The champagne was on the proverbial ice. The championship T-shirts were printed and hidden in backpacks. The official was down on the track, the #1 plate in hand. It was all supposed to go down in a little over 20 laps: Rockstar Husqvarna’s Jason Anderson was going to win the 2018 Monster Energy AMA Supercross Championship at Salt Lake City’s Rice-Eccles Stadium last Saturday afternoon.
And then all hell broke loose in the first turn for #21, who found himself in 22nd with a busted front wheel. Just like that, the champagne and T-shirts and #1 plate all disappeared, and Anderson was left to gut out a 17th-place finish to minimize the damage from his first disastrous race of the series.
Anderson still has a very good shot at wrapping this all up on Saturday night in Vegas, but the events of SLC—fumbling away a championship shot with a disastrous race—got us to thinking about other times this happened (and sometimes without a second chance to fix the mishap). The following is just a sampling of some of those very bad days….
In 1992, Kawasaki’s Mike LaRocco was well on his way to the 125cc National Championship, holding a massive lead with just two races to go over Yamaha’s Jeff Emig. But at Steel City, LaRocco suffered a pair of DNFs, allowing Emig to make up 47 points with his 1-2 moto finishes. The next week was the final round at Budds Creek, and while Emig was winning both motos, LaRocco bent the shift on his KX125 on a pile of tires lining the inside of a turn, costing him the title.
Also in 1992, and maybe most famously of all, was Damon Bradshaw’s meltdown at the Los Angeles Coliseum finale, where he simply could not get moving forward in the main event. Team Honda’s Jeff Stanton won, and Bradshaw could only manage fifth, even with help from his Yamaha teammate Emig. Damon lost the title by three points.
In 1984, Corrado Maddii was about to become Italy's first FIM Motocross World Champion. He was 30 points ahead of every rider in the standings going into the finale in Luxembourg, but then, in a freak accident, he had his leg broken by another rider who was practicing starts on Saturday, rendering him unable to race Sunday’s GP. The next day, Suzuki's Michele Rinaldi went 1-4 to score 33 points, putting him three in front of Maddii and making him Italy’s first MX World Champion.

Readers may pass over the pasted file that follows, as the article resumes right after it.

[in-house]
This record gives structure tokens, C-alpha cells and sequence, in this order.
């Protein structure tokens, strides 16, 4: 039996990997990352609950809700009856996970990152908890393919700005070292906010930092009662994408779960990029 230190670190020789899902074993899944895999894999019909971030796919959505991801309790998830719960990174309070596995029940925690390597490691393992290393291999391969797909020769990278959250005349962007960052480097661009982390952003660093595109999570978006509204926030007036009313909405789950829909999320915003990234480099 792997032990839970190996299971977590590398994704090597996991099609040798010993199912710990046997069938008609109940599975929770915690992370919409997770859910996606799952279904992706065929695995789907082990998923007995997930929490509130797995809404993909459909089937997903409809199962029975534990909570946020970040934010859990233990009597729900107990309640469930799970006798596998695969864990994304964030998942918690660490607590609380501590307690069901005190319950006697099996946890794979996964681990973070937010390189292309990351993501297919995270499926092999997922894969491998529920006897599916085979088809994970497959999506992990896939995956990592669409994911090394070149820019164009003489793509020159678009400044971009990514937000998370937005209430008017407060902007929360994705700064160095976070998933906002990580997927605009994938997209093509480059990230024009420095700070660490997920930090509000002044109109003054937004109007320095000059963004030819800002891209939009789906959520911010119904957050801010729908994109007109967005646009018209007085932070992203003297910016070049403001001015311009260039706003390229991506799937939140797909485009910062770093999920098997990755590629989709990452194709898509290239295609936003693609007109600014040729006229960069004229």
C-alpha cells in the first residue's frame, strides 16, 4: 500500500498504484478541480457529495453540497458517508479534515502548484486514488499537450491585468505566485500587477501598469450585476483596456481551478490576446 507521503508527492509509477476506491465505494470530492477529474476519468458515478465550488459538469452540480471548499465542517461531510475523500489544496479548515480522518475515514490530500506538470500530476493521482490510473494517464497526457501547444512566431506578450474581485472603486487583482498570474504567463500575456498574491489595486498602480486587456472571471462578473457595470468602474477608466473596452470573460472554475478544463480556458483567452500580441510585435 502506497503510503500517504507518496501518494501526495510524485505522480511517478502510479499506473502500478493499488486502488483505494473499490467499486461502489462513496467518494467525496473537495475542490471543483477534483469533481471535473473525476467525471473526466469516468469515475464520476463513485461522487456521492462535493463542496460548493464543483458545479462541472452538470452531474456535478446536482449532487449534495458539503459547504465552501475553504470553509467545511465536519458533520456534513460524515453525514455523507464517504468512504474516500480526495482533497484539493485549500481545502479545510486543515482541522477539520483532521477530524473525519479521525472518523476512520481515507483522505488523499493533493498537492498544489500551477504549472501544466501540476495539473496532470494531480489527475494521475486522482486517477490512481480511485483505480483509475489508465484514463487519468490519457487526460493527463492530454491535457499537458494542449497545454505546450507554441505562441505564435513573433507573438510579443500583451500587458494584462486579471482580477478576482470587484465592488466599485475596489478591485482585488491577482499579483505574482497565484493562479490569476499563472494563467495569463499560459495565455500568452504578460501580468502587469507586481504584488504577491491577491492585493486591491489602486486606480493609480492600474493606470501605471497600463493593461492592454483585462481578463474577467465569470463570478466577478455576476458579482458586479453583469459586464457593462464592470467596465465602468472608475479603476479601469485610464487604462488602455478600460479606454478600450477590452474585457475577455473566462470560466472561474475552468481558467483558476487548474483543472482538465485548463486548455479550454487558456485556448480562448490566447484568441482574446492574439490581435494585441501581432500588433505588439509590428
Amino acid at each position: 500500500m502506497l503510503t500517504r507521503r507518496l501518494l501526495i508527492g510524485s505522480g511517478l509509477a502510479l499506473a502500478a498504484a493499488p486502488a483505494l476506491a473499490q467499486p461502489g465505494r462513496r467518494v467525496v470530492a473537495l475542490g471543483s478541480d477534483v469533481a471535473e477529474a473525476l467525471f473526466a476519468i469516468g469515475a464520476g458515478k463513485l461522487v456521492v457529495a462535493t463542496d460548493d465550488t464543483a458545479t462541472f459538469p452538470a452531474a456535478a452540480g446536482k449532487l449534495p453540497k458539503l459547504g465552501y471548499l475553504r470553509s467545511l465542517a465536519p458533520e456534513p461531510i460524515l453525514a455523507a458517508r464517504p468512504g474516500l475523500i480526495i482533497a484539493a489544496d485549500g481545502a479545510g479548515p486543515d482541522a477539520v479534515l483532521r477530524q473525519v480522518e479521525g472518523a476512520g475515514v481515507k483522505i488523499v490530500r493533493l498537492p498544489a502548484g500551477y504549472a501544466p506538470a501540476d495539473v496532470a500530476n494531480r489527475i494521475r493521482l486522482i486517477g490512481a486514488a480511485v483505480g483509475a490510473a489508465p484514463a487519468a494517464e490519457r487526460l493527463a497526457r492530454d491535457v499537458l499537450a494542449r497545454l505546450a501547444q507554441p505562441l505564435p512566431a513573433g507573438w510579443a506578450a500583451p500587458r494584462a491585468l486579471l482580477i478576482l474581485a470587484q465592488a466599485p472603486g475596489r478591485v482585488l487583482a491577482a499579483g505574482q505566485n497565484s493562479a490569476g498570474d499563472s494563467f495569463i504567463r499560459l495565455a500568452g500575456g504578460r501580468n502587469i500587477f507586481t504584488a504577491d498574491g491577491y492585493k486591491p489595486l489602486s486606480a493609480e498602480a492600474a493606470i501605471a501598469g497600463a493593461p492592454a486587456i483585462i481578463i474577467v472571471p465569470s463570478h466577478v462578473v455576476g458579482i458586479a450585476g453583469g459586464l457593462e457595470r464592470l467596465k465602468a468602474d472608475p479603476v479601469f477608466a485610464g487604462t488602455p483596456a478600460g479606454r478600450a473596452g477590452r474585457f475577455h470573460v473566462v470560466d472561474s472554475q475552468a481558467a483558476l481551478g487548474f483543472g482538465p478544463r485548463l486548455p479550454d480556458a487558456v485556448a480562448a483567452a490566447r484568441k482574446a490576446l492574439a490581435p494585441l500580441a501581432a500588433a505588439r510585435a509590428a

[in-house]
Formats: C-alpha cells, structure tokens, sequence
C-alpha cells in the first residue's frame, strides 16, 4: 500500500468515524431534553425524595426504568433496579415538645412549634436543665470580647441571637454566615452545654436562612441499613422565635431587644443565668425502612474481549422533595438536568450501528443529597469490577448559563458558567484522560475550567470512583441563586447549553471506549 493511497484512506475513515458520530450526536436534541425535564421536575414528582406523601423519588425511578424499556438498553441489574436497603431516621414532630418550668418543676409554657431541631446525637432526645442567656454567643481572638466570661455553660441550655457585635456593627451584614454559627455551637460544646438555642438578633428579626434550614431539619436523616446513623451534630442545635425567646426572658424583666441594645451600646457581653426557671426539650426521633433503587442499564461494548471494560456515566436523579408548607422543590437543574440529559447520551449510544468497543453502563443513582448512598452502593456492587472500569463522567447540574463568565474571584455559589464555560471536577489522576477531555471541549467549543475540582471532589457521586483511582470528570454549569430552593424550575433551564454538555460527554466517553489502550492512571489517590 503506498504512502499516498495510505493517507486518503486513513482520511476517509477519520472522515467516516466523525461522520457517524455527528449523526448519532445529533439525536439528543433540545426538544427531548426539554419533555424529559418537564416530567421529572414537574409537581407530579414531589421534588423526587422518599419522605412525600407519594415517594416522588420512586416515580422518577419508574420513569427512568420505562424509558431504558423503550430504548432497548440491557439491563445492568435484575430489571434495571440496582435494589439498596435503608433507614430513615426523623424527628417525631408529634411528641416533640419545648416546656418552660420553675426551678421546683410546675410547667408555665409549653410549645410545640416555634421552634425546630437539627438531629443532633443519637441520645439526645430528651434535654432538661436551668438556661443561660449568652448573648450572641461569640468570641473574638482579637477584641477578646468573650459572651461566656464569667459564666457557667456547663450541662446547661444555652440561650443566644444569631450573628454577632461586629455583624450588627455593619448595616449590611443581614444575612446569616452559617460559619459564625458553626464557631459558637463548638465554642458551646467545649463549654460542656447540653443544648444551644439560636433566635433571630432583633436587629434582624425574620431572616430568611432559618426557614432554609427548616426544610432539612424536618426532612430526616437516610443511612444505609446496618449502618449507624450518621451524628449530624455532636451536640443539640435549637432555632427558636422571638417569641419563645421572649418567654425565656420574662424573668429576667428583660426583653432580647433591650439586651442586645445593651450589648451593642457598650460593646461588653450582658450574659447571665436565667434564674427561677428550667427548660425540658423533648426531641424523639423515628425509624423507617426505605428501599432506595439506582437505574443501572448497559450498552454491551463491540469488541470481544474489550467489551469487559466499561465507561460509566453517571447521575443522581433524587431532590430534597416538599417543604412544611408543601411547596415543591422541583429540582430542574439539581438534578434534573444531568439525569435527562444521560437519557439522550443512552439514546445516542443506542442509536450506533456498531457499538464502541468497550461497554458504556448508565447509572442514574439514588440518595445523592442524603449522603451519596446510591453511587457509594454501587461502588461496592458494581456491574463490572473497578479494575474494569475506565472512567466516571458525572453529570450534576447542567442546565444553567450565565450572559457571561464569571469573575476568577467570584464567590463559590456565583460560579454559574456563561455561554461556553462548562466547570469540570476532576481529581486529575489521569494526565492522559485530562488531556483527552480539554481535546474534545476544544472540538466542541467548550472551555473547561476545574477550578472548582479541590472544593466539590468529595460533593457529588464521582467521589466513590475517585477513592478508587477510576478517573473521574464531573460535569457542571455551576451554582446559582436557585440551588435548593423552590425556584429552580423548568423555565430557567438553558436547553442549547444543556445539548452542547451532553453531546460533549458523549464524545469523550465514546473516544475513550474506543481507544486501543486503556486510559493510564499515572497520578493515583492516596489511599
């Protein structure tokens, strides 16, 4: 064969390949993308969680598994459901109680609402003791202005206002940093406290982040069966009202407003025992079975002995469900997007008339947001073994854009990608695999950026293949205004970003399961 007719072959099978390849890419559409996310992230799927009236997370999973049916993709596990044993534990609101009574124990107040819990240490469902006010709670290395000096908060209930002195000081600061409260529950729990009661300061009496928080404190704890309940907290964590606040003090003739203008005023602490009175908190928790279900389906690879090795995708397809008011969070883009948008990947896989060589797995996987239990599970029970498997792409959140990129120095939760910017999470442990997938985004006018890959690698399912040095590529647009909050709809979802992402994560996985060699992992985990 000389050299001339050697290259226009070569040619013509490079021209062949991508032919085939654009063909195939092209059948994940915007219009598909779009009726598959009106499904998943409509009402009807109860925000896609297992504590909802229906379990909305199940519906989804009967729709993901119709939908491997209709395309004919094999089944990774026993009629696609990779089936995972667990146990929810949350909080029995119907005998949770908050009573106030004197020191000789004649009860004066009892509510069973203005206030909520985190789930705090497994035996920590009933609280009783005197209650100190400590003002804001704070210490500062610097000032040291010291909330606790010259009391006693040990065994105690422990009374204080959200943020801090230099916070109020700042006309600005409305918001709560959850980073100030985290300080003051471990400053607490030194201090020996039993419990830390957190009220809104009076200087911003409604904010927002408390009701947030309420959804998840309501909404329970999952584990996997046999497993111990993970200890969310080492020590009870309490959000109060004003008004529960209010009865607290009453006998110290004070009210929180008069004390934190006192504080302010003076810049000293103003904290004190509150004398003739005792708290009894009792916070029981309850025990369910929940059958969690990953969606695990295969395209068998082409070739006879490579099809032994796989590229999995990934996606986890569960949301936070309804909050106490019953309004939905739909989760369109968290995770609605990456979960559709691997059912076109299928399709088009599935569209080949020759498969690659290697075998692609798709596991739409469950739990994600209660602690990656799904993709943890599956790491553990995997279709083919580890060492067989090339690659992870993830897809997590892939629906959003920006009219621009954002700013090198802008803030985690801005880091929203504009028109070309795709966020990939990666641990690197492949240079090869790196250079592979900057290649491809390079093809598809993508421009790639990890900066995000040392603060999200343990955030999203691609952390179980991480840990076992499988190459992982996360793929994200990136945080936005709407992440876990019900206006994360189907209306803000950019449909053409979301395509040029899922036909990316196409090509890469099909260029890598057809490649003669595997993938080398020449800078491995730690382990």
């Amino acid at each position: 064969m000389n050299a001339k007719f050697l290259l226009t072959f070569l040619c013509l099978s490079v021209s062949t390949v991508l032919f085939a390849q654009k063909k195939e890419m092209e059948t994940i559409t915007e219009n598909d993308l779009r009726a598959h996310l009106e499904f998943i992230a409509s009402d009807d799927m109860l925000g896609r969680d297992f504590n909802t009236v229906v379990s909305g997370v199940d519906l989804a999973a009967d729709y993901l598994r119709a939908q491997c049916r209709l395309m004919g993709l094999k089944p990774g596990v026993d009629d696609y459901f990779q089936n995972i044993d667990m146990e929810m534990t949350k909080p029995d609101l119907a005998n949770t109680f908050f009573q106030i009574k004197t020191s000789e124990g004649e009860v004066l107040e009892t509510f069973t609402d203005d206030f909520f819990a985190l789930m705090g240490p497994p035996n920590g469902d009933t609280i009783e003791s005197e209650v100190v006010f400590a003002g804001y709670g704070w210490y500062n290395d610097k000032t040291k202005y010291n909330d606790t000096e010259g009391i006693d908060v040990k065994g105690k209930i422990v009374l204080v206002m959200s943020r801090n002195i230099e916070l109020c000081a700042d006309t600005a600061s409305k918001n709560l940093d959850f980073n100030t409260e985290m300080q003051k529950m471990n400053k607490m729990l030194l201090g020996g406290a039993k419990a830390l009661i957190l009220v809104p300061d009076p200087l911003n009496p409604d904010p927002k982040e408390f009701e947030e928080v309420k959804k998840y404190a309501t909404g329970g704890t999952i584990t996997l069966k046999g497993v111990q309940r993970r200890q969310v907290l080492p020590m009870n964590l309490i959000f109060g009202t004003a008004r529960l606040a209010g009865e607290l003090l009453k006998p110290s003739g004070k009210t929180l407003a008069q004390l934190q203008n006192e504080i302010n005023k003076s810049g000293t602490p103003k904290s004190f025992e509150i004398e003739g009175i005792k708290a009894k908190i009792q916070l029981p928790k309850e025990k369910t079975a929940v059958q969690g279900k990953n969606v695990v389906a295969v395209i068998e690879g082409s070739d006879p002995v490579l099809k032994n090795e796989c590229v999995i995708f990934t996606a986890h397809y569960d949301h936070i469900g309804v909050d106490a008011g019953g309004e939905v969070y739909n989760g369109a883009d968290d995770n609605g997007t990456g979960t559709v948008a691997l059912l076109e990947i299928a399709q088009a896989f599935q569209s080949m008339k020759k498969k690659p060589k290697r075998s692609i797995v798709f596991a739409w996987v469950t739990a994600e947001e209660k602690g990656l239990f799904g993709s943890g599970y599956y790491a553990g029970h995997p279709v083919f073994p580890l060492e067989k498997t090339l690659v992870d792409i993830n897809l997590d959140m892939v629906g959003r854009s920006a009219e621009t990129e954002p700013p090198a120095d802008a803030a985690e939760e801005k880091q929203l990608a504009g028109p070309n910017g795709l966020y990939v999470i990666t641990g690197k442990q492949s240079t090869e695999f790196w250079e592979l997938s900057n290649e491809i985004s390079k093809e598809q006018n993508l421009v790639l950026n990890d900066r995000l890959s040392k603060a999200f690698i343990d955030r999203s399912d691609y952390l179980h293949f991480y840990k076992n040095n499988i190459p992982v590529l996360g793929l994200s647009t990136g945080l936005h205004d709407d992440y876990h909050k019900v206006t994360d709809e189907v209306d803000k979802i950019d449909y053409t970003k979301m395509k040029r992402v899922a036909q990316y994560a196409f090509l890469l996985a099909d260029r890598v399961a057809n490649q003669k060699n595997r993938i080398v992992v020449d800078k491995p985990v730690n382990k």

Kawasaki’s James Stewart was basically handed the 2007 AMA Motocross Championship by Ricky Carmichael, who was retiring and only racing 6 of the 12 rounds. First, Stewart crashed out of Unadilla in practice, suffering a concussion. Then he tore up his knee at Washougal and missed the last three rounds. Yamaha’s Grant Langston won all three and became the 2007 AMA Motocross Champion.
And speaking of Langston, the universe kind of owed him one anyway after what happened in 2001 at Steel City. The KTM rider was two laps away from the AMA 125 National Championship when his rear wheel shattered at the end of the second moto at Steel City, handing the title to Pro Circuit Kawasaki rider Mike Brown.
It should be mentioned that, earlier in that series, Suzuki’s Travis Pastrana had a massive points lead and was running away with the second moto at Unadilla when, on the last lap, he crashed violently on a fast straight, knocking himself out. Travis, then in only his second year as a pro, never won another professional race.
In 2014, KTM’s Jeffrey Herlings won 22 of the first 24 motos of the MX2 World Championship and was almost certainly going to win the title. But in August, he entered a charity race on a minicycle and broke his femur! There were still four races to go, and French KTM rider Jordi Tixier had a long shot at catching Herlings on the points table. When it got down to the last round, in Mexico, Herlings went so far as to try to race with a rod in his femur, but it was too much. Tixier ended up winning the title by four points.